“…Hashem spoke to Moshe in the wilderness of Sinai, in the Tent of Meeting, saying.” (Bamidbar 1:1)
A certain rabbi’s daughter got engaged. The groom and future-in laws were invited to join them for Shabbos. In the middle of the Shabbos meal, the doorbell rang repeatedly. The rabbi opened the door and in walked his own son, who had strayed from religion. The son walked in and placed his car keys on the hall table.
The rabbi lovingly greeted him. “Welcome, my son! What an honor that you came to join us tonight. How could we have had this very special Shabbos meal without you?” Throughout the meal, the rabbi praised his son, raising his self-esteem and showing him boundless love. In between singing Shabbos songs, the rabbi put his hand on his son’s and said to him, “No matter what, you are my son. I will always love you.” When the son was ready to leave, the rabbi said, “Thank you so much for coming. Our family could not have been complete without you here. We love so much when you join us.” The son said, “Thanks Dad.” Then he picked up his car keys and left. A minute later, the son returned. He went over and hugged his father. “Thank you for being here for me. I’m not going to drive tonight. I will be walking instead.”
This boy eventually returned to a life of Torah and mitzvos. He credited his father’s love and encouragement for his turnaround. (Living Emunah 6 by Rabbi David Ashear)
It says in Pireki Avos, “Rabbi Akiva said, Beloved are the people of Israel for they are described as children of the Omnipresent.” (3:14)
During the time of the prophet Yirmiyahu, the Jewish People had sinned greatly. They felt that they had fallen so low that repentance was no longer possible. They told Yirmiyahu,” “We have broken loose. We will not come to You anymore.” (Yirmiyahu 2:31) The Midrash Tanchuma (Bamidbar 2:1) explains what the Jews were saying. In those days, they baked bread by placing it on the hot walls of an oven. When the hot bread was removed from the oven, it could not be put back in since it could no longer stick on the side of the oven. The Jewish People said that they were like this hot bread. After being driven out of the warm relationship with Hashem and exiled from Yerushalayim, they could not foresee their return, just as the warm bread could not be returned to the oven. They felt that they were so removed from Hashem that they could never return.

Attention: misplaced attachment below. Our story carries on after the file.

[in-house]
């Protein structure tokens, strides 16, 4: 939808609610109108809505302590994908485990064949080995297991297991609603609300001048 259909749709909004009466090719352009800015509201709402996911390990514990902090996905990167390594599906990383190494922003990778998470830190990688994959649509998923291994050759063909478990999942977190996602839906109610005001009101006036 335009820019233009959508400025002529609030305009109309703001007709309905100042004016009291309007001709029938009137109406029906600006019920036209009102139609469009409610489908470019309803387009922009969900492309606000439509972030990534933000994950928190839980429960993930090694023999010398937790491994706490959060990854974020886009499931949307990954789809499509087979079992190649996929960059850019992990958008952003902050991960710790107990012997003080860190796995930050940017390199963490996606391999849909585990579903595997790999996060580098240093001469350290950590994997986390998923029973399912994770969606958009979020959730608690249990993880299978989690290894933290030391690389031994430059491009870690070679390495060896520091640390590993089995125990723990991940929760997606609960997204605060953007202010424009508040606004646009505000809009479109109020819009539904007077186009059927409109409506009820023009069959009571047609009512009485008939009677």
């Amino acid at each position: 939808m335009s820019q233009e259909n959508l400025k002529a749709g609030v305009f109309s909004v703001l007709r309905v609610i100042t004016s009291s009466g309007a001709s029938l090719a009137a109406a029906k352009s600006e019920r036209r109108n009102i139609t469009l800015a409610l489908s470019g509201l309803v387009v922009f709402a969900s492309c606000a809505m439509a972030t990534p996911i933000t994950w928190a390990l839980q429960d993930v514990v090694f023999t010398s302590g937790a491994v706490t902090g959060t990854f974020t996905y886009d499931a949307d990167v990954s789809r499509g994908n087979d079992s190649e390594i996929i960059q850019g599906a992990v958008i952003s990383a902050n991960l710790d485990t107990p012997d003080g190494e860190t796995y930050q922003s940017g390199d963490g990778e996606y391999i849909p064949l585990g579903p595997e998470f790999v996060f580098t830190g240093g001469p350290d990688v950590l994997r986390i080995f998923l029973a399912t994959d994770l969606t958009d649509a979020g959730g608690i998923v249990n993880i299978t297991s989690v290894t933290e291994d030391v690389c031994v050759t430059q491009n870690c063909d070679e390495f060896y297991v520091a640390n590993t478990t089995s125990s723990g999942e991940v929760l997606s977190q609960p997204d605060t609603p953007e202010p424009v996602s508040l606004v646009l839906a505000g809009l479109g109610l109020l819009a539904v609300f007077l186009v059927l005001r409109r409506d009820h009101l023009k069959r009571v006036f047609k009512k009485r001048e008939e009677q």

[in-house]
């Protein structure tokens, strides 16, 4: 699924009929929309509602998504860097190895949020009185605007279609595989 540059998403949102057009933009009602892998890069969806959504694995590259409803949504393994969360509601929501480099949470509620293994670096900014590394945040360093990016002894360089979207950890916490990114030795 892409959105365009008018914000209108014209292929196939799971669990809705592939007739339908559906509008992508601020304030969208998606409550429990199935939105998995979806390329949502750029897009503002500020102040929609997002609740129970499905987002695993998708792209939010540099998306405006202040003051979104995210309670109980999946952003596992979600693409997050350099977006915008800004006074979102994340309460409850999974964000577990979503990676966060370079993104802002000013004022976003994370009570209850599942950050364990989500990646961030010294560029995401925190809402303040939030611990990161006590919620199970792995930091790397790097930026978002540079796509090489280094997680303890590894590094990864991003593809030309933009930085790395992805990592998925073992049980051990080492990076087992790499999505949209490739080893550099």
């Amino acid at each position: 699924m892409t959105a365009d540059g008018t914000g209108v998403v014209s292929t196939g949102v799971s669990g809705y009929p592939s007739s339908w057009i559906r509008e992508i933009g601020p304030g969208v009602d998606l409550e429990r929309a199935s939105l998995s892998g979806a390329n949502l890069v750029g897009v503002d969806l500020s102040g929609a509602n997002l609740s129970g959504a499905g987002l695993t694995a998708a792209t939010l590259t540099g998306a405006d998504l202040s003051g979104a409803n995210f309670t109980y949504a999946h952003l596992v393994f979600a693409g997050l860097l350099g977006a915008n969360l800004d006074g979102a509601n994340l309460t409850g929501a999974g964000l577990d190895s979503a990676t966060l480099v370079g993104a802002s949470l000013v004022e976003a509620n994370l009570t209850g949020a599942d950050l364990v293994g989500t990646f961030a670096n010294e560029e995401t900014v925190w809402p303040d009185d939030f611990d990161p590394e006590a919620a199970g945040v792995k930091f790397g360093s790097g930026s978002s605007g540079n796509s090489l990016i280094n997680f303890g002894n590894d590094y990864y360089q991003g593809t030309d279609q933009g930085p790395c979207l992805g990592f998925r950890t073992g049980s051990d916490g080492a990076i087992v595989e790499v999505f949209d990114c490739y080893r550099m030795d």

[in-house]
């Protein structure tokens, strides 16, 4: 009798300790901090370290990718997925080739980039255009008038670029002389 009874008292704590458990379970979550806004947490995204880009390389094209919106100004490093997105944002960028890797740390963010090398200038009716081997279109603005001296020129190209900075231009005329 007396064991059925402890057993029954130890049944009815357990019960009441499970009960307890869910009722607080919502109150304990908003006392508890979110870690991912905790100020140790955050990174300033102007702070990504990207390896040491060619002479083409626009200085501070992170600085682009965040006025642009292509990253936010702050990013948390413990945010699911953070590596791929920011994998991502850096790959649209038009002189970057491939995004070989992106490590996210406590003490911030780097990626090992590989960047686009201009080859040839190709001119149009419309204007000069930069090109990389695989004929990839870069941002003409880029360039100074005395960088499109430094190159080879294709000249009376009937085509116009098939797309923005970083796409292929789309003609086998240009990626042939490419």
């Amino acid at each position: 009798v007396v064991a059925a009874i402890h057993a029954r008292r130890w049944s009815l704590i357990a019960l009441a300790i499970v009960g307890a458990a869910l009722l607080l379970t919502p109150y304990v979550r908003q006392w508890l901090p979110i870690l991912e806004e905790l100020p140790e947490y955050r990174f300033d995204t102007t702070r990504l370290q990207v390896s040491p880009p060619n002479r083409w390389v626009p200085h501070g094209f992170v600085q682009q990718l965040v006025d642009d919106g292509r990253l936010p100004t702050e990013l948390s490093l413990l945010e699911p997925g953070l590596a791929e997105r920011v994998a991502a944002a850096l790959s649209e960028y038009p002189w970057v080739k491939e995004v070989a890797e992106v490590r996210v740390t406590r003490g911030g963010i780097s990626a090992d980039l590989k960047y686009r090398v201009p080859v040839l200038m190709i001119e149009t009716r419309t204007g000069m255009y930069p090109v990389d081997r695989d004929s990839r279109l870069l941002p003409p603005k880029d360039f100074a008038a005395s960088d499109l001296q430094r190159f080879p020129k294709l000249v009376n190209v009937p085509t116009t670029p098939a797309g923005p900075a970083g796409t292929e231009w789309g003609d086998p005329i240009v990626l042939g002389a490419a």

Hashem responded to the comments of the Jewish People by telling Yimiyahu, “Have I been like a desert to Israel…?” (Yirmiyahu 2:31). The Midrash Tanchuma explains Hashem’s words. “Is it customary for a king of flesh and blood, when he leaves for the desert, [to find] easy living [there] just like that which he had found in his palace?” When the Jewish People left Mitzrayim, Hashem made their stay in the desert very pleasant. “And I did not even bring three fleas to trouble you”. There was food to eat, from the manna. There was ample water from the rock which was the Well of Miriam. The Jews were surrounded by Clouds of Glory. The Clouds protected them from the sun, killed snakes and scorpions and leveled the mountains and valleys to facilitate their walking with ease. The clouds also “cleaned” their clothes which never wore out. The clothes also grew with them. (Yirmiyahu. 2:31:) Hashem treated the Jews royally in the desert. You are still beloved! Of course, you can repent, no matter how far you have strayed.
Rav Henach Leibowitz zt”l asked, How did Hashem’s words allay the concern of the Jews? How did it prove that Hashem still loved the Jewish People now, when they had fallen so low. Hashem had performed miracles in the desert for the Jewish People when they had been on a high spiritual level. They deserved Hashem’s acts of kindness, but the Jews now felt they were too distanced from Hashem to receive this kindness.
Rav Henach Leibowitz zt”l answered, that the Jews of Yirmiyahu’s generation mistakenly felt that Hashem’s love for the Jews was dependent on their righteousness and closeness to Him. They recognized that they had sinned so much that they were far from Hashem. When Hashem told them about all the kindnesses that He had performed for their forefathers, the generation of the desert, Hashem was sending them a clear message. The multiple acts of kindness that Hashem had done for their forefathers far exceeded what they had deserved, despite their greatness. Yet, Hashem did it for them, showing His absolute love for the Jewish People. This made them realize that no matter how low they had fallen, Hashem loved them as a father loves his son (Ohr HaChaim Hakadosh says, that Hashem loves us even more than a father loves his son). Hashem’s love for us is unconditional, even when we do not deserve it.
We can learn life-changing messages from this. No matter how low we fall spiritually, Hashem is always waiting for us with open arms. Hashem waits for us just as a father waits for his child. Therefore, we can always repent our past misdeeds and come closer to Hashem.
This idea should also give us strength when we experience life’s challenges. We should never feel that we have sinned too much to ask Hashem for help or that we don’t deserve Hashem’s kindness. Hashem’s love for us is absolute. We can always turn to Hashem for help.